Although most of the original Douglas fir flooring was not salvageable, they installed oak floors with grain for a seasoned look throughout. For the bathrooms, Glory decided on marble tile with a period, hexagram design.
Among the most expensive aspects of the renovation included the removal of an outdated, circular metal staircase, which was installed by a former owner and led from the den to the attic.
Up in the attic room, workers uncovered an old doorway, complete with some original hardware, leading to what was probably once a balcony. The door had been sealed up by a wall.
We saved the door as it was and now its part of our new wall, she said.
Along with staying true to the homes vintage past, Glory has also incorporated elements from her grandmothers home that include a door, fencing and furniture.
In the kitchen, we formed the moulding to fit my grandmothers old front door into the small pantry area, Glory said. What was once an open-air porch, serves as our dining nook where my grandmothers table is now. The kitchen was the whole center of her life, and now its the most comforting feeling to have reminders of her in our kitchen.
Like her grandmother, Glory is an avid gardener, and like the rest of the home, the yard needed substantial work. Removing the wire fence and ripping out most of the weeds and bushes, Glory saved the significant trees and beautiful, old camellia plants, plus the original cement. Today, her edible garden yields corn, string beans, broccoli, cauliflower, eggplant, pumpkins and watermelon.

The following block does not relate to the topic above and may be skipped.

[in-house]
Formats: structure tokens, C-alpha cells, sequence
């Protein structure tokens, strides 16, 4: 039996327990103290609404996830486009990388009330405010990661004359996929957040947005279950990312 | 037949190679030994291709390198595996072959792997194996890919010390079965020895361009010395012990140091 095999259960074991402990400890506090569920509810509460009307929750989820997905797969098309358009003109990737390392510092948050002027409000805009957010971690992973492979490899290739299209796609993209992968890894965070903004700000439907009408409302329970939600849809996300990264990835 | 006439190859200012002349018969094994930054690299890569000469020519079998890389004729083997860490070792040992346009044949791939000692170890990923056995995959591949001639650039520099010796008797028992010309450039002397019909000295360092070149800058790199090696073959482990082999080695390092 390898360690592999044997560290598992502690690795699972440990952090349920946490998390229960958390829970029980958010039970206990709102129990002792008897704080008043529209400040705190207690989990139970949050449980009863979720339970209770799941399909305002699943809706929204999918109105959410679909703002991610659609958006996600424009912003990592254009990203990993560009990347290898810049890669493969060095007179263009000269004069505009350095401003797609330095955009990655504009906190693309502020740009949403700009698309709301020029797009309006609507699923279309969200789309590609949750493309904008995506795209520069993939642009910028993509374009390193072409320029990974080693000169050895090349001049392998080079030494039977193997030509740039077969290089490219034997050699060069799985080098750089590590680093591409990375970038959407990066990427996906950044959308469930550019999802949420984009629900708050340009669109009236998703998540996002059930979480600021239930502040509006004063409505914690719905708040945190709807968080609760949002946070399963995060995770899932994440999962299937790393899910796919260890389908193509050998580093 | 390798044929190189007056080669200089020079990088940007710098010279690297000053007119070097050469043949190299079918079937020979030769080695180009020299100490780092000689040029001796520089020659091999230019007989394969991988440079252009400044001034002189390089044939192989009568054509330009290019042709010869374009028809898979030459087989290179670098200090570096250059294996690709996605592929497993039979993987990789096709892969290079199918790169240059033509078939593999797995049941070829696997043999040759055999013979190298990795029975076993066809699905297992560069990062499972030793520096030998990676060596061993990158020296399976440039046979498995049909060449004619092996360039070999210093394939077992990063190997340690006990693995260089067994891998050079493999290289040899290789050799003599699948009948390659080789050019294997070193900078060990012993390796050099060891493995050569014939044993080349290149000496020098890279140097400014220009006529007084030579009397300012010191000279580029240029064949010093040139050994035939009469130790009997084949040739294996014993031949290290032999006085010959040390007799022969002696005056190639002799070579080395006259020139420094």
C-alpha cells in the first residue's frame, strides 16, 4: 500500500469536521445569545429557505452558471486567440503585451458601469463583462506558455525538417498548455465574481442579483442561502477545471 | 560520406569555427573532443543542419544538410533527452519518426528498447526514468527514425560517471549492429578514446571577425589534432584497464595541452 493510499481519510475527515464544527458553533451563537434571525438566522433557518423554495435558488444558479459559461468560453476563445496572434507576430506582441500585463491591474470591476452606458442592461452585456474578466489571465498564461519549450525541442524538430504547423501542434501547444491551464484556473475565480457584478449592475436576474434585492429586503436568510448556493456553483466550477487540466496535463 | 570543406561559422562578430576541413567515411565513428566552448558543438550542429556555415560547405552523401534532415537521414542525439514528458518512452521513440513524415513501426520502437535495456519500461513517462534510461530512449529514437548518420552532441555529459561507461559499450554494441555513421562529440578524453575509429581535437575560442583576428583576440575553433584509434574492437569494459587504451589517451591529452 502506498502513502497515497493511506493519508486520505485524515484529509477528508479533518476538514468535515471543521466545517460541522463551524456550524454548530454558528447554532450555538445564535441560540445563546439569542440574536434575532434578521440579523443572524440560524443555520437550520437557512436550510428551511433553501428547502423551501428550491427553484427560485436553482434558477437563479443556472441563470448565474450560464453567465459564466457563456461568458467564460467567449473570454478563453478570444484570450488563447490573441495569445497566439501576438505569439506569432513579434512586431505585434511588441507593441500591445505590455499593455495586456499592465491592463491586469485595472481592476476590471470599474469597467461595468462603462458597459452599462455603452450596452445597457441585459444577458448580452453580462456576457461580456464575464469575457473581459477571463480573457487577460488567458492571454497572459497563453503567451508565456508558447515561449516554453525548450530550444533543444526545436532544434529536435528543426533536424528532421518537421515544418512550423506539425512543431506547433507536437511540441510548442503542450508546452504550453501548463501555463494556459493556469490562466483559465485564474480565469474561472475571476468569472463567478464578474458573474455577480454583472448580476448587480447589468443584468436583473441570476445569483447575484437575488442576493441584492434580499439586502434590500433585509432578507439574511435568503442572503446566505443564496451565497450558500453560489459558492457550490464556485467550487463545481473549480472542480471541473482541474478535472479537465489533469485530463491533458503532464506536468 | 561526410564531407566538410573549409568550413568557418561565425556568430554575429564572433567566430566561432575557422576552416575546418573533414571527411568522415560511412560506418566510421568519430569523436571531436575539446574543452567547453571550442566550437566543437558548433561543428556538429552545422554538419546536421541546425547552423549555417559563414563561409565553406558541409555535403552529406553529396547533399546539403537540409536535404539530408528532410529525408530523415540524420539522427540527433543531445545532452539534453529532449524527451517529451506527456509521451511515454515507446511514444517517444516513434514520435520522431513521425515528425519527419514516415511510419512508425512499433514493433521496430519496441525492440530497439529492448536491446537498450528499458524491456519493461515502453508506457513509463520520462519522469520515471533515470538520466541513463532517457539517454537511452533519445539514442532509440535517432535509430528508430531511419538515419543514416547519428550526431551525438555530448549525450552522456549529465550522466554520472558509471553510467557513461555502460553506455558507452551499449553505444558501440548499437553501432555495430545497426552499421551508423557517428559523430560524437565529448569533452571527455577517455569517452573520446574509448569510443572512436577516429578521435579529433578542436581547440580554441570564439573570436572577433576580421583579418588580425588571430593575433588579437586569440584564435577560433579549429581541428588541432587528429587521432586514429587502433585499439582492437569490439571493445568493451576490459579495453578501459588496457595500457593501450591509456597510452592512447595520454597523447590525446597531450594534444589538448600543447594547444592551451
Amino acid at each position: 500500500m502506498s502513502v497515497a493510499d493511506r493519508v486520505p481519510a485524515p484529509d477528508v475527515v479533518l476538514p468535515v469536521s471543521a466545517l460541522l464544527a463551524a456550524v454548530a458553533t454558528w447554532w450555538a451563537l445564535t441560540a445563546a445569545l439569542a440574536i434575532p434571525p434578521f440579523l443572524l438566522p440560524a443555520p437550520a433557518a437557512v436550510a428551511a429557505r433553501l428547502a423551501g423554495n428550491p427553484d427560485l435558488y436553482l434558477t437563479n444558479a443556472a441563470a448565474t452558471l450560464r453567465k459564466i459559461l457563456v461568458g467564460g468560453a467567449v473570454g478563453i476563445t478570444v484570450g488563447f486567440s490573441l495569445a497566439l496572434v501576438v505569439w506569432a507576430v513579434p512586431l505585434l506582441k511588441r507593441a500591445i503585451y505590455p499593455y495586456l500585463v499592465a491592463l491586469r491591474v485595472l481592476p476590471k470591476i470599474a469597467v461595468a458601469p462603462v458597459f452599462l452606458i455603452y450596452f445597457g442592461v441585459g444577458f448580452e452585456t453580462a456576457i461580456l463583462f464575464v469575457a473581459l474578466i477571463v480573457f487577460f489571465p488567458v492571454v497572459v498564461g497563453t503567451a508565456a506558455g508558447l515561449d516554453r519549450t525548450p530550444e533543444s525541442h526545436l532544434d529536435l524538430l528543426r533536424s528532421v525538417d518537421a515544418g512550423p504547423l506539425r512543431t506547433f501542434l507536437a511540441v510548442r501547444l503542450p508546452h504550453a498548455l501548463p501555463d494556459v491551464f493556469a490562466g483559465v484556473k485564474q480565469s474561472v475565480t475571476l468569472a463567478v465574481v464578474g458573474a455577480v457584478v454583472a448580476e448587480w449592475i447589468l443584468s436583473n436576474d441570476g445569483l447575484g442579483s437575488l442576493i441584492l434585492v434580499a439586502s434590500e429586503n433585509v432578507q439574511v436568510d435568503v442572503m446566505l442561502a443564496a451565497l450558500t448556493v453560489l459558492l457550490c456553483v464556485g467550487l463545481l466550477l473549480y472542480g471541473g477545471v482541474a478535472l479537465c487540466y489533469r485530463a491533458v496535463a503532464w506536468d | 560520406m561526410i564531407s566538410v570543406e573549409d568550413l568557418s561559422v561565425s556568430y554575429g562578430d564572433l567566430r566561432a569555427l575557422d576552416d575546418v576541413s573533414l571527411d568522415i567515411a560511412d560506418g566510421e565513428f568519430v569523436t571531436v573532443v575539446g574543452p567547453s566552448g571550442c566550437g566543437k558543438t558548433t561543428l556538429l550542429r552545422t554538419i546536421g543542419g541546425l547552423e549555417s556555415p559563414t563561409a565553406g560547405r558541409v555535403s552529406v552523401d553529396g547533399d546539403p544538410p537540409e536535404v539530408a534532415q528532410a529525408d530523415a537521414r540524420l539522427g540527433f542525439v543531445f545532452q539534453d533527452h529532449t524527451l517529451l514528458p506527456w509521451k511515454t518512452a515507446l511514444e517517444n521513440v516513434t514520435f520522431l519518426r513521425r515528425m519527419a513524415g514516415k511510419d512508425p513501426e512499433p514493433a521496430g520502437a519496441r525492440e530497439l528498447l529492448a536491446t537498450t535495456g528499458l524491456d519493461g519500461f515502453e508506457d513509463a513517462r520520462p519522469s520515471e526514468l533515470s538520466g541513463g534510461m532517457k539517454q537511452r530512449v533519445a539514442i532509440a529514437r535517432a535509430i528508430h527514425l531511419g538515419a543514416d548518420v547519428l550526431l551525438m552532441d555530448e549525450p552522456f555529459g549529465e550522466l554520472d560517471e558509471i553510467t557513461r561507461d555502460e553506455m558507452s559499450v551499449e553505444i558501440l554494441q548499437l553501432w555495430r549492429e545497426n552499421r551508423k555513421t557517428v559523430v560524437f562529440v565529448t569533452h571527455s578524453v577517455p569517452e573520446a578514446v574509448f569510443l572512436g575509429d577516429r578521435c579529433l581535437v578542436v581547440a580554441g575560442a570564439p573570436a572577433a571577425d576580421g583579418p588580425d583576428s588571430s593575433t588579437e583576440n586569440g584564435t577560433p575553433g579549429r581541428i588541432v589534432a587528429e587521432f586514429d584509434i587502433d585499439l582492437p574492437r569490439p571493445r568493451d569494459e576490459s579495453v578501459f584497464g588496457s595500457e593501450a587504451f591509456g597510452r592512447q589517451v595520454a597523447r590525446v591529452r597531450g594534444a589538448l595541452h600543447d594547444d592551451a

An avid gardener, Glory has created a charming garden setting complete with flowering and edible plants, trellises, and bubbling fountains.
The couples outdoor potting shed was built utilizing elements from her grandmothers old home including portions of a white picket fence. A stained-glass window graces the entry, while their large outdoor spa provides a relaxing retreat.
In the backyard, I have a full-blown herb garden, she said. I like to cook, and its wonderful to have easy access to the herbs from the kitchen.
Passing along her love of gardening to her grandchildren, Glory also created a backyard fairy land for the kids to get their hands in the dirt and plant flowers and vegetables. She also enjoys entertaining on the small patio area just off the kitchen, which overlooks a small moonlight garden with white flowers and hydrangeas.
Because she loves gardening so much, Glory also constructed a potting shed in the backyard complete with stained-glass windows and remnants of her grandmothers picket fence.
Glory says she was honored to be part of this years Old Towne Orange Preservation Associations annual home tour this November. The home was actually featured in the first annual home tour decades ago.
I actually have the original brochure from when this home was on the first historical home tour in the 1970s, Glory said. For me to be asked to participate this year is a complete honor. I feel very blessed and fortunate.
Published in the Sep/Oct 2009 edition of the Old Towne Orange Plaza Review
Written by Karen Anderson, Photographed by Mike Escobedo